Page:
Second, Abel still speaks to us about the ultimate vindication of God’s elect and the judgment of the wicked. Abel knew that one of his own descendants would be born and crush the head of the serpent. He proved that his faith was real as he acted on what he believed. Faith was operative in the life of Abel. He heard God’s Word and followed what God said. Everyone in the world, all that are alive today and that has ever lived are like one of these two individuals, we are either saved or lost, believers or nonbelievers, all of us are either as Abel or as Cain when it comes to our position with God. Biblical faith never rests on manmade ideas, or on vague speculations. It rests on the revealed word of God. Abel, by faith, had obeyed God’s command. Cain refused to submit to it. Abel’s faith pleased God; Cain’s disobedience displeased God. Cain revealed his lost condition through an unbelieving heart. He refused to come to God God’s way. In short, he rejected the Gospel of grace and God rejected him. When the Lord told Cain to “do well,” He meant, “Bring the kind of sacrifice that you know that I commanded.”

Third, “By faith he was commended as righteous “Abel still speaks to us by his righteous life, apart from any words. We have no recorded words that Abel spoke, and yet thousands of years after his death, he still speaks. This shows us the power of a godly life, not only in his lifetime, but also on successive generations. In this story of Cain and Abel it is highlighted for us by what followed the cold-blooded murder of Abel. Then the LORD said to Cain, "Where is Abel your brother?" He said, "I do not know; Am I my brother's keeper?" (Genesis 4:9)Cain's insolent and arrogant response to God's question is a sign of his inward, unacknowledged guilt. This is always the way of guilt -- to disclaim responsibility. Cain replies, "My brother? What have I to do with my brother? Am I my brother's keeper? Is it my responsibility to know where my brother is?" The hypocrisy of that is most evident. Though Cain could disclaim responsibility for knowing where his brother was, he did not hesitate to assume the far greater responsibility of taking his brother's life.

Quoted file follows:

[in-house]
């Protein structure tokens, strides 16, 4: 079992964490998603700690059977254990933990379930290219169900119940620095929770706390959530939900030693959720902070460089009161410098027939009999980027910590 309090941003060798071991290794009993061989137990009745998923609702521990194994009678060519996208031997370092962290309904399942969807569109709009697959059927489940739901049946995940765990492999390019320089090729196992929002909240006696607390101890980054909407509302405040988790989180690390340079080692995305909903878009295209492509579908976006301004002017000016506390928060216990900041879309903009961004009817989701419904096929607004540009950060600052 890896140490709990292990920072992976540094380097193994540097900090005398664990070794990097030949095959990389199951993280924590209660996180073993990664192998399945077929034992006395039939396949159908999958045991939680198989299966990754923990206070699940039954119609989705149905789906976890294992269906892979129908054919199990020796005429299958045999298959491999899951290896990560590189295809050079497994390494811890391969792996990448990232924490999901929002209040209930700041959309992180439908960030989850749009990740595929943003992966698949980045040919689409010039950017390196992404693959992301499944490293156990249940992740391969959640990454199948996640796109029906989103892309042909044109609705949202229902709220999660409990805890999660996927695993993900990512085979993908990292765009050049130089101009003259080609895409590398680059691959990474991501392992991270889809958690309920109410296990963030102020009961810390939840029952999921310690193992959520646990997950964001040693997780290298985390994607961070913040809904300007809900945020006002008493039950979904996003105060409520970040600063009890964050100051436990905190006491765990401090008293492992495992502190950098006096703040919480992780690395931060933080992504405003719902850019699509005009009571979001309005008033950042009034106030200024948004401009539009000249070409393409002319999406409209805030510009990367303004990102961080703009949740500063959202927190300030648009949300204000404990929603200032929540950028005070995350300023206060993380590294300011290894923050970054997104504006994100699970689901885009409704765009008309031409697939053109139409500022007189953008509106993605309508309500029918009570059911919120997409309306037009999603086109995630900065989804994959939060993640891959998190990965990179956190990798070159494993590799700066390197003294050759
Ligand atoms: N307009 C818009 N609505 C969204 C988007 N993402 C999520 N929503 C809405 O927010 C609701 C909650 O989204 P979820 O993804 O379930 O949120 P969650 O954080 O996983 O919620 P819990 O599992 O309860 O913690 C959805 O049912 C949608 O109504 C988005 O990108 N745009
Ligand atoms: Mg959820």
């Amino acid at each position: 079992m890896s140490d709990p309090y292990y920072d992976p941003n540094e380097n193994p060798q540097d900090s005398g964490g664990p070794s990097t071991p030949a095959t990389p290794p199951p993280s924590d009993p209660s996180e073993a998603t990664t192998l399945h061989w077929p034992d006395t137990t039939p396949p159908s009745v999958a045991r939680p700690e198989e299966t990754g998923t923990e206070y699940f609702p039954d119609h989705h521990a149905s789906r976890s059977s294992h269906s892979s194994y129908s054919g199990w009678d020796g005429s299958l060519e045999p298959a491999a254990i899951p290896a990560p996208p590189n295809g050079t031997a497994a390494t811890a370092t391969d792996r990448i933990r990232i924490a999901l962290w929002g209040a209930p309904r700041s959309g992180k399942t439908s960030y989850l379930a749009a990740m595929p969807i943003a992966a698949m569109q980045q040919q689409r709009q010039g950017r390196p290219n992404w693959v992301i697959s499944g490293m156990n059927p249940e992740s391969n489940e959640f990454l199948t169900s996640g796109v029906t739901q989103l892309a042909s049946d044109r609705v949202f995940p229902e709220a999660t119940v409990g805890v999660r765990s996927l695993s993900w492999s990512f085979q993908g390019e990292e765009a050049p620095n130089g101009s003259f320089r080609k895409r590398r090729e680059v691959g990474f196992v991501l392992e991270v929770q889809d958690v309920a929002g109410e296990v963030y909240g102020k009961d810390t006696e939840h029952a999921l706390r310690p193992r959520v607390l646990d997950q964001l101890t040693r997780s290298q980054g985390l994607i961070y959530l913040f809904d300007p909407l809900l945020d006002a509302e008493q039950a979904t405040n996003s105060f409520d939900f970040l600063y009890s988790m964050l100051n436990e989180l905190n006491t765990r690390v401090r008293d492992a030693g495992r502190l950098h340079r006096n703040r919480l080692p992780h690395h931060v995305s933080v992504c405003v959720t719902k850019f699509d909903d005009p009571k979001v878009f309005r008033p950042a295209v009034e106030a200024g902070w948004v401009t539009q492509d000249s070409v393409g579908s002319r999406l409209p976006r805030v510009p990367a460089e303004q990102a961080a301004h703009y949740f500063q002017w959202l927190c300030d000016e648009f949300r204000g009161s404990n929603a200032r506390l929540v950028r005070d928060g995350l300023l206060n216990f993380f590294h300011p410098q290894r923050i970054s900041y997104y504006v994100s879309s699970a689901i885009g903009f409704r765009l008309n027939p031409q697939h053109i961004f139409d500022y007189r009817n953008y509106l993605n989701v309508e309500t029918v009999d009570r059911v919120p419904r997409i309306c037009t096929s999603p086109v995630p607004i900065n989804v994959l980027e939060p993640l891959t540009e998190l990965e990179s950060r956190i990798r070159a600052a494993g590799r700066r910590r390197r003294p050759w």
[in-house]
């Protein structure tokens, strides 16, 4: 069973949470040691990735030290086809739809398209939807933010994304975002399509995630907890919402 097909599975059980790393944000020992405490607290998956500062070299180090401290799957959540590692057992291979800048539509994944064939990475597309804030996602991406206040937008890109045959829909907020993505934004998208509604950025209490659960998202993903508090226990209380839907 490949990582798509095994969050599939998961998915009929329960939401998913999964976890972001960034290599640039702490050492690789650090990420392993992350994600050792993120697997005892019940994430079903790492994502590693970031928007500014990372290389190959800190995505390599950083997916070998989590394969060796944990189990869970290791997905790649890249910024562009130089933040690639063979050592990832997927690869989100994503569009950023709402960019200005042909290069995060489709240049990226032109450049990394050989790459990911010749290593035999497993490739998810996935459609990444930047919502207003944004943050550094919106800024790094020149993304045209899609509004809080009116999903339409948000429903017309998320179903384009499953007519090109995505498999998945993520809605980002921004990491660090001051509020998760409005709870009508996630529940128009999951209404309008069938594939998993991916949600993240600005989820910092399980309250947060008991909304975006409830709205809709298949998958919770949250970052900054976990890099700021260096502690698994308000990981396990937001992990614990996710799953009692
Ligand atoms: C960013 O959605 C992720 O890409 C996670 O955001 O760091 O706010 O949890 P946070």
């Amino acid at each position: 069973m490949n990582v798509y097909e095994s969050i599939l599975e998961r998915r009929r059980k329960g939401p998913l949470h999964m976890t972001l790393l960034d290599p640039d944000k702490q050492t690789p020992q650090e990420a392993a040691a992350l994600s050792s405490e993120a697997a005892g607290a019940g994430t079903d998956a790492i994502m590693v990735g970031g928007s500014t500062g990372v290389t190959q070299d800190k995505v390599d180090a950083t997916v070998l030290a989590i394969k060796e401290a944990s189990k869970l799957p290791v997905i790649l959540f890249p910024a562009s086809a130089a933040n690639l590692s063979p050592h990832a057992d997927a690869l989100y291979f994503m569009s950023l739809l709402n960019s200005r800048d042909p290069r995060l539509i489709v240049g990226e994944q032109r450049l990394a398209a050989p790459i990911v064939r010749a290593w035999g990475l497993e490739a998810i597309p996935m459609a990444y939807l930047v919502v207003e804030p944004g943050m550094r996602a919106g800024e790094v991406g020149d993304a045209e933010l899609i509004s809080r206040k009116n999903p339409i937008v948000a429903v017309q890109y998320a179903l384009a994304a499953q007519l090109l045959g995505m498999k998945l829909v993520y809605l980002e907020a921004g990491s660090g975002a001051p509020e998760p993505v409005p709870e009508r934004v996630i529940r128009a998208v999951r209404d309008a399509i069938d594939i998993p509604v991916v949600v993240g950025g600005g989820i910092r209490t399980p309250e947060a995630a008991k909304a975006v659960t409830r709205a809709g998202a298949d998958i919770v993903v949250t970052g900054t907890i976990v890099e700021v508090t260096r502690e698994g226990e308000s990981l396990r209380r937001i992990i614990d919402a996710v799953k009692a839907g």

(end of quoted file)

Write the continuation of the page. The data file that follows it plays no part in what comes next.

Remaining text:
Dr. Carl Henry wrote a book called The Uneasy Conscience of Fundamentalism, which bothered many people when it first came out. In it Dr. Henry pointed out that the segregation which many Christians adopt, the segregation which removes us from contact with non-believers, has also successfully removed us from struggling with some of the pressing social questions of our hour. We have oftentimes been quite content to sing about going to heaven, but have shown very little concern for the sick and the poor, the lonely, the old, and the miserable of our world. Isaiah 58 is a ringing condemnation of such an attitude on the part of religious people. Other passages from the Scriptures make clear that God is infinitely concerned in this area of life, and those who bear his name dare not neglect these areas. Let us be perfectly frank and honest, and admit that this is a manifestation of Christian love which many have tended greatly to neglect. The church, therefore, has largely become almost exclusively self-seeking.